- July 31, 2019
- Posted by: David Marshall
- Category: Measurement, Productivity
Last week, I wrote about how improving productivity can reduce the need for hiring new people (Increase Productivity to Reduce the Need for Hiring).
So we devised a new way of strapping and stacking the conduit to avoid the problem, and that eliminated the recovery process because we had almost no imperfect pieces. By reducing the potential for a reject, we were able to eliminate the reason to have a recovery process.
Basically, we improved our productivity:
- We moved the two recovery specialists into different jobs that were otherwise open. That meant we didn’t have to hire anyone.
- We stopped spending money and machine power to recover unrecoverable conduit.
But improving productivity goes far beyond just improving the output on the floor or streamlining the manufacturing process. Its effects can be felt throughout the entire organization.
For example, a 15% improvement in productivity overall could improve our total output. It also created greater associate satisfaction, because people weren’t having to fix other people’s problems. After all, no one wants to “wipe anyone else’s behind” or clean up someone else’s mess. Rather than fixing a problem someone else created, each person could focus on their own work without grumbling about the person behind them.
Doing it right the first time means we could service 15% more customers in the same amount of time. We could take on more clients. We could reduce our costs.We could improve our profits. And we could keep our headcount to a manageable level.
Not only did this reduce our hiring and onboarding efforts (more on that in a future post), it was an improvement on all the business processes.
For example, we had two workers straightening the bent products, but we also had a forklift and forklift driver moving everything around. After all, these were 20-foot pipes, so they couldn’t just be lifted by hand. The forklift driver would move the rejected pipes instead of moving other loads of good product onto the next step in the process or get loaded into the trucks.
If the forklift driver has an extra 15% workload, that means they have to work longer. That could back everything up, which means the production process could come to a stop because the hopper or pallet was full. Things would get backed up and stacked up, and were more prone to getting damaged through accidents and carelessness.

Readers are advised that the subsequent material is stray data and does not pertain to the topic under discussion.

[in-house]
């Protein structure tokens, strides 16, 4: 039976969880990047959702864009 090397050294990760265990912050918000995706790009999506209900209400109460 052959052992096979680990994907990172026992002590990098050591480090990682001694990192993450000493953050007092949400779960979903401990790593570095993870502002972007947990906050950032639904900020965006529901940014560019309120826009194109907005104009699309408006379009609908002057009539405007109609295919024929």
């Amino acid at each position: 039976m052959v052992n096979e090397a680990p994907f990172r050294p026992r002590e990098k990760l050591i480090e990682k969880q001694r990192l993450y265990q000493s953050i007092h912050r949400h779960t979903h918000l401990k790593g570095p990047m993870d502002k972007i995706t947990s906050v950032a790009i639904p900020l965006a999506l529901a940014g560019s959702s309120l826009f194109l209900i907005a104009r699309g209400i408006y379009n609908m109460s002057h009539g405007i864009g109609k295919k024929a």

Having an ultra-busy forklift driver meant we needed another forklift driver, which meant getting another machine plus all the requisite fueling and repair costs. By finding these efficiencies, their effects ripped throughout the floor.
Improving productivity saves paperwork
Believe it or not, our on-the-floor improvements also translated into improved productivity in the back office as well.
For one thing, it saved us a lot of paperwork on the rejected final products — pipes, fittings, junction boxes, elbows, etc. — which meant we weren’t reordering more raw materials or building and shipping replacements to unhappy customers. That reduced our staff’s workload for placing orders, creating shipping documents, and processing warranty claims. It also reduced our other costs such as waste haulage.
Improving productivity is more than just making more product with fewer people in less time. It has a ripple effect that can be felt throughout the entire office, but you have to measure everything in order to find those results.
Start measuring your productivity and output in all your departments so you can establish a baseline and then implement your different changes. Check your measurements and see what has resulted from your different efforts. Follow the results down the line and into the back office. Translate everything into dollars spent, dollars wasted, dollars saved, and so on. Then you’ll know what value your changes are actually bringing to your company.
I’ve been a manufacturing executive, as well as a sales and marketing professional, for a few decades. Now I help companies turn around their own business. If you would like more information, please visit my website and connect with me on Twitter, Facebook, or LinkedIn.
Photo credit: PXHere.com (Creative Commons 0)